An Overview of Swine Flu (H1N1 Flu)

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Swine flu is the name for the influenza type A virus that affects pigs (swine). Although swine flu doesn't typically affect humans, there was a global outbreak (pandemic) in 2009–2010, the first flu pandemic in more than 40 years. It was caused by a then-new flu virus known as H1N1, a type A influenza virus that's a combination of swine, avian (bird), and human genes that mixed together in pigs and spread to humans. H1N1 is now considered a normal type of seasonal flu and is included in the flu vaccine.


H1N1 was first detected in April 2009 in a 10-year-old girl in California. It was declared a global pandemic in June 2009 by the World Health Organization (WHO) and was finally over in August 2010.

The Centers for Disease Control and Prevention (CDC) estimates that swine flu infected nearly 61 million people in the United States and caused 12,469 deaths. Worldwide, up to 575,400 people died from pandemic swine flu.

The 1918 influenza pandemic was also caused by an H1N1 virus. Known as the Spanish flu, its genes show that it may have developed from a swine flu virus or from an avian (bird) flu virus. The pandemic killed an estimated 50 million people worldwide and was notable in that it had a high death rate among healthy adults.


H1N1 causes a respiratory illness and is very contagious. Symptoms of H1N1 are similar to those of the seasonal flu and may include:

  • Fever
  • Body aches
  • Loss of appetite
  • A cough
  • A sore throat
  • A headache
  • Fatigue
  • A runny nose
  • Irritated eyes
  • Vomiting, nausea, and diarrhea


Type A influenza viruses have the ability to mix with other strains, creating a new strain, which is what happened to cause the pandemic of 2009 to 2010. Pigs are able to contract all three types of influenza (human, swine, and avian), creating a place for the virus to mix and change.

The H1N1 virus is a type A virus with swine, human, and avian genes that metamorphosed in pigs, probably several years before the pandemic, and was named "swine flu" because it was thought to be similar to the viruses known to infect pigs.

Influenza circulates among pigs throughout the year but is most common during the late fall and winter, similar to the human flu season. Sometimes pigs can pass the flu to the humans who work with them, through contact with a surface that has been sneezed or coughed on or from inhaling air that's contaminated with the virus. This is what happened during the 2009–2010 pandemic, only, in this case, the new H1N1 strain spread quickly because humans had no immunity to it.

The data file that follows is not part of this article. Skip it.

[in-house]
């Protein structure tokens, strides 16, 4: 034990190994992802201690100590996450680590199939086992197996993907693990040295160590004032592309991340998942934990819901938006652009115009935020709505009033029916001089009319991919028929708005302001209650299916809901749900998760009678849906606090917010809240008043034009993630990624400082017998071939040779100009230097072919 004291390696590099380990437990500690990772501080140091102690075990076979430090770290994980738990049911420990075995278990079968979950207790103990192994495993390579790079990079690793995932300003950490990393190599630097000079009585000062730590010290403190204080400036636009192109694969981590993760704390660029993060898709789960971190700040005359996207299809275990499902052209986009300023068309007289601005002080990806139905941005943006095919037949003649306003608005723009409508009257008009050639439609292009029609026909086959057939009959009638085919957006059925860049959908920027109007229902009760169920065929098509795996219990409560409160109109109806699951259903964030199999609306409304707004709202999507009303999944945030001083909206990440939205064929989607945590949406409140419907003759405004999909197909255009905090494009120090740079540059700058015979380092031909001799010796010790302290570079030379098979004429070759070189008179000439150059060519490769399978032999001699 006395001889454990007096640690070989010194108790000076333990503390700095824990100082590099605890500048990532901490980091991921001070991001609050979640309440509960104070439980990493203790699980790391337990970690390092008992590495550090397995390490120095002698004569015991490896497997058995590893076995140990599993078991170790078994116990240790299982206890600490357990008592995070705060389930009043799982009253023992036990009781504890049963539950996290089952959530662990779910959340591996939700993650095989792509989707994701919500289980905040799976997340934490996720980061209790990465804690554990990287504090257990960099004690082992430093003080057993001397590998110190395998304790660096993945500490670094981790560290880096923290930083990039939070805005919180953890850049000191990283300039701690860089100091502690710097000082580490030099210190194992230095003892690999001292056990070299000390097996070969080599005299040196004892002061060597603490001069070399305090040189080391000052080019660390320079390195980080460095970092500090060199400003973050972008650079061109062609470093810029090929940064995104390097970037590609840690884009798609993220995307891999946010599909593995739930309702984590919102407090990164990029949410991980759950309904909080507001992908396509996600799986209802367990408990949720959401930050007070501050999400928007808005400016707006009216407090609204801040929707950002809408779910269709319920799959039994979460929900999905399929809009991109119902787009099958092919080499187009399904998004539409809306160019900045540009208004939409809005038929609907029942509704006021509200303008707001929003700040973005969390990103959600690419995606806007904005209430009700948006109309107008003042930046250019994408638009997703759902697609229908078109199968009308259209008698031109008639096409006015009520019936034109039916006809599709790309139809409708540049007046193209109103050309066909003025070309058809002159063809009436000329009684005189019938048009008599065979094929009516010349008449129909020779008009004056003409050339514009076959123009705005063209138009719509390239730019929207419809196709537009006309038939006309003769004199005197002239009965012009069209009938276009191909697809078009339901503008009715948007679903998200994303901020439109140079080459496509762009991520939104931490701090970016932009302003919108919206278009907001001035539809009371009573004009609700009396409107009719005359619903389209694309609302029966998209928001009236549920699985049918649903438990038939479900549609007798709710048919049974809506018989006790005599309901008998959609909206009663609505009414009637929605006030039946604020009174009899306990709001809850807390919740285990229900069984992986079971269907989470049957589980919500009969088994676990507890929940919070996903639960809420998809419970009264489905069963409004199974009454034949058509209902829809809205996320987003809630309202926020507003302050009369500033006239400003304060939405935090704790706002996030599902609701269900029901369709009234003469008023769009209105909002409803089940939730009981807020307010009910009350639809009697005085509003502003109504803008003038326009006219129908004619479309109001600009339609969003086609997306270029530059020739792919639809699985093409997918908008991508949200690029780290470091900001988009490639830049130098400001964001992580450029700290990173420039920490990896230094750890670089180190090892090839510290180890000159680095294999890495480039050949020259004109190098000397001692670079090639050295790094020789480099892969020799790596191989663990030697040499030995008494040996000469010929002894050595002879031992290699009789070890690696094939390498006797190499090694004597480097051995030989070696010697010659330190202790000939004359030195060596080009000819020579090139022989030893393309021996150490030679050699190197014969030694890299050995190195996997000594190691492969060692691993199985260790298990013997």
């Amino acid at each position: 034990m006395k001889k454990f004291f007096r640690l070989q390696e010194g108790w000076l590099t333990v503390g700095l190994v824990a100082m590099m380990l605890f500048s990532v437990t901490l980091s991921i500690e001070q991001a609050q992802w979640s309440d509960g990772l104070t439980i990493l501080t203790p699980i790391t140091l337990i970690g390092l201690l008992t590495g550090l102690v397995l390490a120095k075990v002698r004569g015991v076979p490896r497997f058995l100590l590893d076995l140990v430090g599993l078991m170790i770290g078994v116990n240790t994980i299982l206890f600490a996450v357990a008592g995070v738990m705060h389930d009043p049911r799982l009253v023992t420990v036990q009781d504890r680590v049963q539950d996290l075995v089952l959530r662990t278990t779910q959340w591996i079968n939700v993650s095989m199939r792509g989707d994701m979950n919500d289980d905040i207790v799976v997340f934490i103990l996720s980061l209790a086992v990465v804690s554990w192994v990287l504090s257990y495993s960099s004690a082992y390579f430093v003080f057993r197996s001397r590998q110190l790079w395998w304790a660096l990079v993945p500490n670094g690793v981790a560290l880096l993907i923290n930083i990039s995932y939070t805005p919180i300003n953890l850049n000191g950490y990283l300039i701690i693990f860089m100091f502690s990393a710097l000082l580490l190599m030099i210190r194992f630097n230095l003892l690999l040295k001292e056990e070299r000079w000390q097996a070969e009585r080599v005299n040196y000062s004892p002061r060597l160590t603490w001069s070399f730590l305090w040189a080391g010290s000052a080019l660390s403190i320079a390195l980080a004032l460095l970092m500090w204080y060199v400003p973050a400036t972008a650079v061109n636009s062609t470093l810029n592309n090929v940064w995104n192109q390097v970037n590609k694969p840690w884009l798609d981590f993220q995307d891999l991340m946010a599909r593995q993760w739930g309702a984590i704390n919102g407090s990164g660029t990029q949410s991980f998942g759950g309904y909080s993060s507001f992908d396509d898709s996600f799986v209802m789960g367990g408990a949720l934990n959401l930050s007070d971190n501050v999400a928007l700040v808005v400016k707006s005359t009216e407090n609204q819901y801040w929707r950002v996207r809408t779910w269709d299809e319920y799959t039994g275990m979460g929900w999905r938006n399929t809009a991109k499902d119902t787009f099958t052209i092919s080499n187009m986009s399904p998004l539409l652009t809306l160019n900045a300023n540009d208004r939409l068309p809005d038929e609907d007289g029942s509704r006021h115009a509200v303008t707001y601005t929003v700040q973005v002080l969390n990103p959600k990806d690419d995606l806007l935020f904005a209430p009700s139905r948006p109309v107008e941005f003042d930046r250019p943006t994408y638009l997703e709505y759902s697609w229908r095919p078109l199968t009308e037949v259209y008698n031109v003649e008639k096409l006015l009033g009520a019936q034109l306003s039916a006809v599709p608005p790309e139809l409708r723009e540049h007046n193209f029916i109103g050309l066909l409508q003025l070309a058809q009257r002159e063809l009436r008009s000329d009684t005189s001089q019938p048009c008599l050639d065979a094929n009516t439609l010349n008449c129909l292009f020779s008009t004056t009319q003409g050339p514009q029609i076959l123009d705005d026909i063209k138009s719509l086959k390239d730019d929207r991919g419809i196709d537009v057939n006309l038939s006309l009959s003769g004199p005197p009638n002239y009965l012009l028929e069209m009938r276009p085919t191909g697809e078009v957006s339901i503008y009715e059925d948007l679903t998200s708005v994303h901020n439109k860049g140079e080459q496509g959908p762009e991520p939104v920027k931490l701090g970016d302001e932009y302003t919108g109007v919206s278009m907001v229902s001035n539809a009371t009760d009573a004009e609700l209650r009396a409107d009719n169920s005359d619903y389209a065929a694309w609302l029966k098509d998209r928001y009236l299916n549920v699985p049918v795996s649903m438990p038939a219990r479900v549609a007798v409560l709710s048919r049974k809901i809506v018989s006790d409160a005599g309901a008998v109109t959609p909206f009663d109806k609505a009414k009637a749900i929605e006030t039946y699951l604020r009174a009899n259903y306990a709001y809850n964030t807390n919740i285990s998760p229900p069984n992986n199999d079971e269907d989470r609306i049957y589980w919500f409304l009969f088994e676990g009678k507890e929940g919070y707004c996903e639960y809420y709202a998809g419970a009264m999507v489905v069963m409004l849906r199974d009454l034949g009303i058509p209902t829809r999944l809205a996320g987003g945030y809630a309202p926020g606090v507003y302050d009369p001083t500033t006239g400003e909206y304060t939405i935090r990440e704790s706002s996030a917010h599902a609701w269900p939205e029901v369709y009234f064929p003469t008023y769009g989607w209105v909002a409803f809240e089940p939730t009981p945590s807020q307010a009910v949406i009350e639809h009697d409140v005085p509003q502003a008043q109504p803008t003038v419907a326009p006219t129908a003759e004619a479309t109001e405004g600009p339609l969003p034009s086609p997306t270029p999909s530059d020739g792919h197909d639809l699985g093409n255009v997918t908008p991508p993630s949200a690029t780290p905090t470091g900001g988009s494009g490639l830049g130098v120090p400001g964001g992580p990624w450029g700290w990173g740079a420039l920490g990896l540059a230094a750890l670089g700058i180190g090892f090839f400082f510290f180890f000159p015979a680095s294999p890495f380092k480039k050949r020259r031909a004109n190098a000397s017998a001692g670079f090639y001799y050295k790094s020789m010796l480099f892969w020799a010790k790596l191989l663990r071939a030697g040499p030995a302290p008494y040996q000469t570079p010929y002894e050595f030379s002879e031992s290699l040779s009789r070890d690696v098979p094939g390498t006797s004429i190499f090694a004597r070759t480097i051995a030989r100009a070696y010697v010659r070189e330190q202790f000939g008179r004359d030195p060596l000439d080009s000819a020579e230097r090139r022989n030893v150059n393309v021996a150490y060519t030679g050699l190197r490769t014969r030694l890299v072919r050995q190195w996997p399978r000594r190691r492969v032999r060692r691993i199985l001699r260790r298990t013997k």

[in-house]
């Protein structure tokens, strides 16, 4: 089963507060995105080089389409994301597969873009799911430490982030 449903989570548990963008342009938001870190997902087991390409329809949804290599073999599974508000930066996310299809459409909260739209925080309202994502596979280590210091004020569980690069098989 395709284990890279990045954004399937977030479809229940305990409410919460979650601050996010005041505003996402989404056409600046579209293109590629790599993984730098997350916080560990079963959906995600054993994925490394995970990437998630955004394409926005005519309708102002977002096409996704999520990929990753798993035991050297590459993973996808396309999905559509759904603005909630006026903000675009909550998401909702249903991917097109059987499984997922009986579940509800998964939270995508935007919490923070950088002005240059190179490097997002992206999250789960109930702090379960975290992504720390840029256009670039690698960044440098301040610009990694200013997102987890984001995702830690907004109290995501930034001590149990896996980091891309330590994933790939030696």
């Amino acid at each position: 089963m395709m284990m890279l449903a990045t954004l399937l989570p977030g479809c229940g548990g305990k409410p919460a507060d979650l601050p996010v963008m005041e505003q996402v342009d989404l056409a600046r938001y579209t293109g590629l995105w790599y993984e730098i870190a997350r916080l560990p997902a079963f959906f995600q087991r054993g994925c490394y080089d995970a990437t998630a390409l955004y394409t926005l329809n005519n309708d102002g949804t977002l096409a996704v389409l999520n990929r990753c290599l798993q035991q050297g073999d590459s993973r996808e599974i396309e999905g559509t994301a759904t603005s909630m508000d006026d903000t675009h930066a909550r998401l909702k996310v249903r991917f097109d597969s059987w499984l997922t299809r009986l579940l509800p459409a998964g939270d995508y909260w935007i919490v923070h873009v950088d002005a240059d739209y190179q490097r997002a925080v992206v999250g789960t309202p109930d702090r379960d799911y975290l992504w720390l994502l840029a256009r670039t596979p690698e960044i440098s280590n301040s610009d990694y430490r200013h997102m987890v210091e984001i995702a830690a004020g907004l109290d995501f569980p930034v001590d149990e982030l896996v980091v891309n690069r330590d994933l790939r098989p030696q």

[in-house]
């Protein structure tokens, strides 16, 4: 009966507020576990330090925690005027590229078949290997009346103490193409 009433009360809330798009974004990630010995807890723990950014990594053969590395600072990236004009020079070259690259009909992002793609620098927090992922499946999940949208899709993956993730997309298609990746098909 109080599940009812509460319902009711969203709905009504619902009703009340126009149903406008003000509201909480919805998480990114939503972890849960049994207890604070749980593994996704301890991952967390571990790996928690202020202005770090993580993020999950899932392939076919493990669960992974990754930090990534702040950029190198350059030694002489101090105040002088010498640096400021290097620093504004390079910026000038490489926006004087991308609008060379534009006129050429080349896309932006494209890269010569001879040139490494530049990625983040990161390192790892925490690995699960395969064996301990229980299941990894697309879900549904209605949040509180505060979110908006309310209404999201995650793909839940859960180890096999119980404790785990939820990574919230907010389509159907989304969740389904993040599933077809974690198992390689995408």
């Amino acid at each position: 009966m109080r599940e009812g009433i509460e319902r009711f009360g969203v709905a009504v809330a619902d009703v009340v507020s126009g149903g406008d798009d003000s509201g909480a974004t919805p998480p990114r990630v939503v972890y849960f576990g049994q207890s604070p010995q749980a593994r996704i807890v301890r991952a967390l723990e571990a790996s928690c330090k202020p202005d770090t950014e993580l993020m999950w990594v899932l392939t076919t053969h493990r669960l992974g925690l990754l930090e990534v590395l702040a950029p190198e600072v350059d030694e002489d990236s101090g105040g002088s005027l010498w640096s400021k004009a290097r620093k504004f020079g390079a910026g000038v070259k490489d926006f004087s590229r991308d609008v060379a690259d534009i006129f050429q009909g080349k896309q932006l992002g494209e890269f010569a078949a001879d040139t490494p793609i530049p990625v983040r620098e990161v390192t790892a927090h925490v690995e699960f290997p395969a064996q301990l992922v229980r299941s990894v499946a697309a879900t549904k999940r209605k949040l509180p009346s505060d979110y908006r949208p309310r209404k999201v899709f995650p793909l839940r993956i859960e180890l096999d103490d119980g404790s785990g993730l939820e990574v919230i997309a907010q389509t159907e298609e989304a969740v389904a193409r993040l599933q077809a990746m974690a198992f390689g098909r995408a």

The pandemic was declared officially over in 2010 and now H1N1 is considered a normal seasonal flu.

When people get the H1N1 virus, it's in the same way you can get any type of flu; by contact with another person who is sick, from either droplets in the air that contain the live virus or by touching a surface that has been contaminated and then touching your eyes, nose, or mouth.

You can't get influenza from eating pork, though you should always make sure that it's cooked thoroughly and handled carefully.


If you develop signs of the flu, you don't need to see a doctor if you're usually healthy. However, if you're pregnant, your immune system is compromised, or you have a chronic illness such as asthma, diabetes, emphysema, or a heart condition, you should see your doctor right away.

Your doctor will be able to diagnose you with the flu by taking a swab from your nose and/or throat within the first four to five days of your sickness. There are rapid influenza diagnostic tests that can tell if you have the flu or not, as well as which type (A or B), though they are not as accurate as other tests.

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There are also rapid molecular assays, which are more accurate and can also give a rapid result. Since there is more than one strain of influenza A virus strain, a positive influenza A test doesn't necessarily mean you have the H1N1 virus. To definitively diagnose and classify the strain of influenza you have, such as H1N1, your doctor may send your specimen to a specialized hospital or state lab for analysis.


H1N1 flu is a virus just like any other strain of flu, but it does appear to respond to the antiviral medications Tamiflu and Relenza. These medications do not cure the illness, but they may shorten the duration, make symptoms less severe, or help you avoid it altogether if you are exposed. They are usually reserved for people who are at a higher risk of complications, so the likelihood of the virus developing a resistance to them is lessened.

Otherwise, treatment for most people mainly consists of comfort measures and treating symptoms as they occur. If you have asthma or emphysema, for instance, your doctor might add a medication to help relieve your respiratory symptoms.

A Word From Verywell

As with any type of flu, you should have a healthy respect for the H1N1 virus, but there's no reason to be afraid. Though complications can occur as a result of getting any type of flu, getting your annual flu vaccine, which also protects against H1N1, washing your hands regularly and thoroughly, and staying away from infected people can help lessen your risk of picking up any strain of flu.

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